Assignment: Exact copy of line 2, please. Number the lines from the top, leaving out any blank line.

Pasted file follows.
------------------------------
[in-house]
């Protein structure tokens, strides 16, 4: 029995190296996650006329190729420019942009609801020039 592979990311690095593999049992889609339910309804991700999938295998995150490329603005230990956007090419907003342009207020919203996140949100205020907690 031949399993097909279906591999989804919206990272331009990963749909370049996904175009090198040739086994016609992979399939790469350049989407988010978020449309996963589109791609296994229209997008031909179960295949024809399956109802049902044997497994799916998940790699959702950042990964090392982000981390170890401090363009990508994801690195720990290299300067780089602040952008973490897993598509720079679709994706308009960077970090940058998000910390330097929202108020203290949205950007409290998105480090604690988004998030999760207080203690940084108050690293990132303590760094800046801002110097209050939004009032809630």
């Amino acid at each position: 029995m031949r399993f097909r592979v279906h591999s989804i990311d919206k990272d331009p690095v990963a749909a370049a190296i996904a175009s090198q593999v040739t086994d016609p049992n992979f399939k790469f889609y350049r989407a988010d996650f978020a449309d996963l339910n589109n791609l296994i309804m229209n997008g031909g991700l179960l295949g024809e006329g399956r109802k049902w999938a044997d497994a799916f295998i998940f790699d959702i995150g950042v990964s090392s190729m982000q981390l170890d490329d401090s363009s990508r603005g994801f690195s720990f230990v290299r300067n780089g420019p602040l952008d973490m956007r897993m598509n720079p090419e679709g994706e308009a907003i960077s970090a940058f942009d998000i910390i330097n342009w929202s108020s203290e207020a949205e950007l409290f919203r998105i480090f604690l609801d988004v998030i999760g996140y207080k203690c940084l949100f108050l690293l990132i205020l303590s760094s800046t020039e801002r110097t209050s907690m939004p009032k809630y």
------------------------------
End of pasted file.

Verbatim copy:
């Protein structure tokens, strides 16, 4: 029995190296996650006329190729420019942009609801020039 592979990311690095593999049992889609339910309804991700999938295998995150490329603005230990956007090419907003342009207020919203996140949100205020907690 031949399993097909279906591999989804919206990272331009990963749909370049996904175009090198040739086994016609992979399939790469350049989407988010978020449309996963589109791609296994229209997008031909179960295949024809399956109802049902044997497994799916998940790699959702950042990964090392982000981390170890401090363009990508994801690195720990290299300067780089602040952008973490897993598509720079679709994706308009960077970090940058998000910390330097929202108020203290949205950007409290998105480090604690988004998030999760207080203690940084108050690293990132303590760094800046801002110097209050939004009032809630």